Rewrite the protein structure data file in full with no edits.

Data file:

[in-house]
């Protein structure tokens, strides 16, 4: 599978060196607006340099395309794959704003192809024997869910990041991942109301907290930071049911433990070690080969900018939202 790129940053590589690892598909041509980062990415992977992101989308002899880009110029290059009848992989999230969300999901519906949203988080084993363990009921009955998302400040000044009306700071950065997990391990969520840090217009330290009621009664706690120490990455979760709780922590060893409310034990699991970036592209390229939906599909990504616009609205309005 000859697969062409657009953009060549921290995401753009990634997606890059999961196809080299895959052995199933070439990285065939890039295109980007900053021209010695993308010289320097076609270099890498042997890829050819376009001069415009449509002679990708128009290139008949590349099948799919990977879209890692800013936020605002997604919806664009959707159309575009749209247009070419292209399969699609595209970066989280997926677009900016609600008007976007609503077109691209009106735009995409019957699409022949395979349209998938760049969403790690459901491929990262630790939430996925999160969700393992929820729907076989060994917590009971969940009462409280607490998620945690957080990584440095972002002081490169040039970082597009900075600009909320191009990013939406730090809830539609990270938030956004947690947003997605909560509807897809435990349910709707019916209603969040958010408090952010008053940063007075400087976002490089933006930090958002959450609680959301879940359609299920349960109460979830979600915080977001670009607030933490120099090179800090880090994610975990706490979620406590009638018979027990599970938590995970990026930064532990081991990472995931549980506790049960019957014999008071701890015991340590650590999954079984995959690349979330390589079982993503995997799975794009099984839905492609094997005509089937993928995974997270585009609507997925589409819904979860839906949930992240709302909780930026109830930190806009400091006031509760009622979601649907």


[in-house]
């Protein structure tokens, strides 16, 4: 599978060196607006340099395309794959704003192809024997869910990041991942109301907290930071049911433990070690080969900018939202 790129940053590589690892598909041509980062990415992977992101989308002899880009110029290059009848992989999230969300999901519906949203988080084993363990009921009955998302400040000044009306700071950065997990391990969520840090217009330290009621009664706690120490990455979760709780922590060893409310034990699991970036592209390229939906599909990504616009609205309005 000859697969062409657009953009060549921290995401753009990634997606890059999961196809080299895959052995199933070439990285065939890039295109980007900053021209010695993308010289320097076609270099890498042997890829050819376009001069415009449509002679990708128009290139008949590349099948799919990977879209890692800013936020605002997604919806664009959707159309575009749209247009070419292209399969699609595209970066989280997926677009900016609600008007976007609503077109691209009106735009995409019957699409022949395979349209998938760049969403790690459901491929990262630790939430996925999160969700393992929820729907076989060994917590009971969940009462409280607490998620945690957080990584440095972002002081490169040039970082597009900075600009909320191009990013939406730090809830539609990270938030956004947690947003997605909560509807897809435990349910709707019916209603969040958010408090952010008053940063007075400087976002490089933006930090958002959450609680959301879940359609299920349960109460979830979600915080977001670009607030933490120099090179800090880090994610975990706490979620406590009638018979027990599970938590995970990026930064532990081991990472995931549980506790049960019957014999008071701890015991340590650590999954079984995959690349979330390589079982993503995997799975794009099984839905492609094997005509089937993928995974997270585009609507997925589409819904979860839906949930992240709302909780930026109830930190806009400091006031509760009622979601649907």